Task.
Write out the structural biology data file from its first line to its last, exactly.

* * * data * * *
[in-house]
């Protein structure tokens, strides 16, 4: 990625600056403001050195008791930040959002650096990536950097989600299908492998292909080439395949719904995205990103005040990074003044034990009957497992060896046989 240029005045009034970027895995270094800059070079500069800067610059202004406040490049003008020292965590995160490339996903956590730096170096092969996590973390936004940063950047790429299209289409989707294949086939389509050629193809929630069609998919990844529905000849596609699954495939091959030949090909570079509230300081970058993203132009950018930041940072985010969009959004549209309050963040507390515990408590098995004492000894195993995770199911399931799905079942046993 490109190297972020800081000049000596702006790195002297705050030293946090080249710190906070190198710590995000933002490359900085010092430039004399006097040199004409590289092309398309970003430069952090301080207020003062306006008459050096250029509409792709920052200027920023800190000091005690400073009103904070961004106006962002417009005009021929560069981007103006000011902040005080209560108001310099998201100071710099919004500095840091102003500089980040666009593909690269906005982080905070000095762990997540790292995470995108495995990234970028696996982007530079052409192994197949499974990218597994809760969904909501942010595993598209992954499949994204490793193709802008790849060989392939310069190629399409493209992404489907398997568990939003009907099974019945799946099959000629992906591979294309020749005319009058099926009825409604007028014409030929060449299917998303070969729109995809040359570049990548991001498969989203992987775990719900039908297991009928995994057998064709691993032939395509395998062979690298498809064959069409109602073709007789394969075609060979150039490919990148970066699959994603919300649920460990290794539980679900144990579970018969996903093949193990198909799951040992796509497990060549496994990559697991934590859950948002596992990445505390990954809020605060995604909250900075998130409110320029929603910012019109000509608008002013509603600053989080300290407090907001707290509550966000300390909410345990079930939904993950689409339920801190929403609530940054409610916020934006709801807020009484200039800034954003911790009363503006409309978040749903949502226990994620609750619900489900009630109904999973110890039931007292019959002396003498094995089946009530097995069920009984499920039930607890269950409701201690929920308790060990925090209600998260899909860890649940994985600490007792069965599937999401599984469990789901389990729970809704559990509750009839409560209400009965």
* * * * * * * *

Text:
[in-house]
């Protein structure tokens, strides 16, 4: 990625600056403001050195008791930040959002650096990536950097989600299908492998292909080439395949719904995205990103005040990074003044034990009957497992060896046989 240029005045009034970027895995270094800059070079500069800067610059202004406040490049003008020292965590995160490339996903956590730096170096092969996590973390936004940063950047790429299209289409989707294949086939389509050629193809929630069609998919990844529905000849596609699954495939091959030949090909570079509230300081970058993203132009950018930041940072985010969009959004549209309050963040507390515990408590098995004492000894195993995770199911399931799905079942046993 490109190297972020800081000049000596702006790195002297705050030293946090080249710190906070190198710590995000933002490359900085010092430039004399006097040199004409590289092309398309970003430069952090301080207020003062306006008459050096250029509409792709920052200027920023800190000091005690400073009103904070961004106006962002417009005009021929560069981007103006000011902040005080209560108001310099998201100071710099919004500095840091102003500089980040666009593909690269906005982080905070000095762990997540790292995470995108495995990234970028696996982007530079052409192994197949499974990218597994809760969904909501942010595993598209992954499949994204490793193709802008790849060989392939310069190629399409493209992404489907398997568990939003009907099974019945799946099959000629992906591979294309020749005319009058099926009825409604007028014409030929060449299917998303070969729109995809040359570049990548991001498969989203992987775990719900039908297991009928995994057998064709691993032939395509395998062979690298498809064959069409109602073709007789394969075609060979150039490919990148970066699959994603919300649920460990290794539980679900144990579970018969996903093949193990198909799951040992796509497990060549496994990559697991934590859950948002596992990445505390990954809020605060995604909250900075998130409110320029929603910012019109000509608008002013509603600053989080300290407090907001707290509550966000300390909410345990079930939904993950689409339920801190929403609530940054409610916020934006709801807020009484200039800034954003911790009363503006409309978040749903949502226990994620609750619900489900009630109904999973110890039931007292019959002396003498094995089946009530097995069920009984499920039930607890269950409701201690929920308790060990925090209600998260899909860890649940994985600490007792069965599937999401599984469990789901389990729970809704559990509750009839409560209400009965």